To mitigate the potential of COVID-19 influencing the use of drugs, we did a separate Cox regression in which patients who only started a study drug in 2020 (they had never been on the drug before January 1,2020) were censored when they first started the drug (“recent starter censoring”). We compared the results with and without such censoring.

In order to mitigate selection bias toward use of the study drugs, we developed time-varying propensity scores (PS) [42] separately for each study drug using logistic regressions. The PS was the likelihood of receiving a study drug, conditional on patient’s characteristics (demographics, socioeconomics, and presence of the chronic conditions). We iteratively estimated the PSs every month among the patients who remained in follow-up, considering all covariates that preceded the end of a given monthly cycle [43], and ran all Cox regression analyses with time-varying PSs as additional adjustments.

3. Results

3.1 Study population

In our 20% random sample of Part D enrollees, 374,299 Medicare beneficiaries aged 65 and above were diagnosed with COVID-19 between April 1 and December 31, 2020, among which 65,108 (17.4%) died (Table 1 and S1 Fig). Over the same period, CDC registered a national total of 19,852,636 COVID-19 cases and 350,510 deaths [44]. In the CDC statistics, even though patients ≥65 accounted for only 13.9% of cases, they accounted for 80.5% of mortalities. Therefore, our study population represents patients most at risk for COVID-19 death. Projecting from the CDC statistics, a 20% random sample of patients 65 and above would have 551,903 COVID-19 cases and 56,432 mortalities (Table 1). Therefore, our study population captured 67.8% of COVID-19 cases nationally. Our mortality number is 15% higher than the projected national count. Our death numbers were higher because Medicare data did not distinguish between causes of death. It is possible that some mortalities were not related to COVID-19. However, most of the mortalities occurred within a short time after the COVID-19 diagnosis (median 14 days, inter-quartile range 6–36 days). Compared with national statistics, the Medicare population was over-represented in females, whites and under-represented in Hispanics. Geographically, there was over-representation of the North-East region.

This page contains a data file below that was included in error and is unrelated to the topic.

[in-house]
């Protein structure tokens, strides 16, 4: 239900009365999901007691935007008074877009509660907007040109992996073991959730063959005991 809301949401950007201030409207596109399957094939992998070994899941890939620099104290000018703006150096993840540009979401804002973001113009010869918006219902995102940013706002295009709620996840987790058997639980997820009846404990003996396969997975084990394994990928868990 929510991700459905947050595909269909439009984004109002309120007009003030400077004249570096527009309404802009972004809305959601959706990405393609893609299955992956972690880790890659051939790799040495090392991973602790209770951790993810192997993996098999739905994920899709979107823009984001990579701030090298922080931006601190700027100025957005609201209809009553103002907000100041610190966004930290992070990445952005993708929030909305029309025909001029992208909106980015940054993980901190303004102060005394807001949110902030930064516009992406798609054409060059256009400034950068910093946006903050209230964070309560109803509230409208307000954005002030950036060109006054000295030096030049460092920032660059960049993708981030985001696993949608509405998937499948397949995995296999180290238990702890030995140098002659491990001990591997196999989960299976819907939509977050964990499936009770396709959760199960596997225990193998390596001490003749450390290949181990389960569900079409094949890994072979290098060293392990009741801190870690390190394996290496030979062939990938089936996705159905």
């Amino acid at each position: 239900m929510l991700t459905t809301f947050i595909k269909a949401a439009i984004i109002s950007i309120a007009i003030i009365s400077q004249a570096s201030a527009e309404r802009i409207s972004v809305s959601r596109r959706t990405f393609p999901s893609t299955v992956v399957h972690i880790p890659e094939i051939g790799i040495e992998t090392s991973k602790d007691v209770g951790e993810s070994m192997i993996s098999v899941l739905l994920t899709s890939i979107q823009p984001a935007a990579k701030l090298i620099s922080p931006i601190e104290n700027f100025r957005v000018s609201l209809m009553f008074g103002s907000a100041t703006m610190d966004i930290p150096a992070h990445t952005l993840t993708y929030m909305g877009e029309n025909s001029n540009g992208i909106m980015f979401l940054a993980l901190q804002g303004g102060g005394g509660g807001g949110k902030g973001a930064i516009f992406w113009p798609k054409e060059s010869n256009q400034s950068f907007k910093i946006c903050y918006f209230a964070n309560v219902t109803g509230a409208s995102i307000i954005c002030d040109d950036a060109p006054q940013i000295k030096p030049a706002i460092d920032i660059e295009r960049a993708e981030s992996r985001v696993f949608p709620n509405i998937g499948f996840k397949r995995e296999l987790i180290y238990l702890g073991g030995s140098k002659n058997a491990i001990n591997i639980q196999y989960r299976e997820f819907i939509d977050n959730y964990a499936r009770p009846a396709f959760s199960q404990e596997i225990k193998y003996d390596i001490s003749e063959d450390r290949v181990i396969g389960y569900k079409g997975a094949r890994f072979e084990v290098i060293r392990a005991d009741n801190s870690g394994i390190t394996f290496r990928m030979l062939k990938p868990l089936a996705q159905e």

Table 1. Study population compared to U.S. national statistics, April to December 2020 (SRS—Simple random sample; CDC—Centers for Disease Control and Prevention).

3.2 Drug exposure and matching

Table 2 shows the breakdown of drug usage (all patients who had prescription for the drug during the follow up period, starting on January 1, 2020) among the COVID-19 patients and controls. Overall, 278,912 (74.6%) cases and 1,351,244 (72.4%) controls had prescriptions for at least one study drug. The three most common study drugs among COVID-19 patients were statins 187,374 (50.1%), ACEI 97,872 843 (26.2%) and ARB 83,290 (22.3%). For all study drugs except ACEI and ARB, the usage was significantly higher among COVID-19 patients than controls. The unmatched rate (less than five controls found) was 0.4%.

Table 2. Characteristics of Covid-19 patients and matched controls.

As for abnormal patterns of drug usage related to COVID-19, we detected a sharp rise in the use of hydroxychloroquine in March and April 2020 (S2 Fig), which was not seen in other study drugs. FDA granted emergency use authorization for hydroxychloroquine for COVID-19 treatment on March 28, and the percentage of COVID-19 patients on hydroxychloroquine surged to over 0.8% compared to the baseline of 0.3% before the pandemic. There was a similar but smaller rise in non-COVID-19 patients, showing that some patients might be taking hydroxychloroquine for prophylaxis or suspicion of COVID-19. After FDA revoked the emergency use authorization on June 15, the usage of hydroxychloroquine began to drop, but remained slightly above the baseline before the pandemic.

3.3 Risk of being diagnosed with COVID-19

The total number of patients followed (cases and controls) was about 2.2 million, and around 350,000 ended up with the diagnosis of COVID-19 (Table 3). We did separate analyses with and without recent starter censoring for all study drugs. Only hydroxychloroquine exhibited significantly different results with censoring. We report the results with recent starter censoring for hydroxychloroquine as the main results in Table 3. The results for hydroxychloroquine without such censoring are shown for comparison.

Table 3. Effect of drug use on Covid-19 diagnosis, Covid-19 hospitalization and death (other non-drug covariates are listed in Table 4).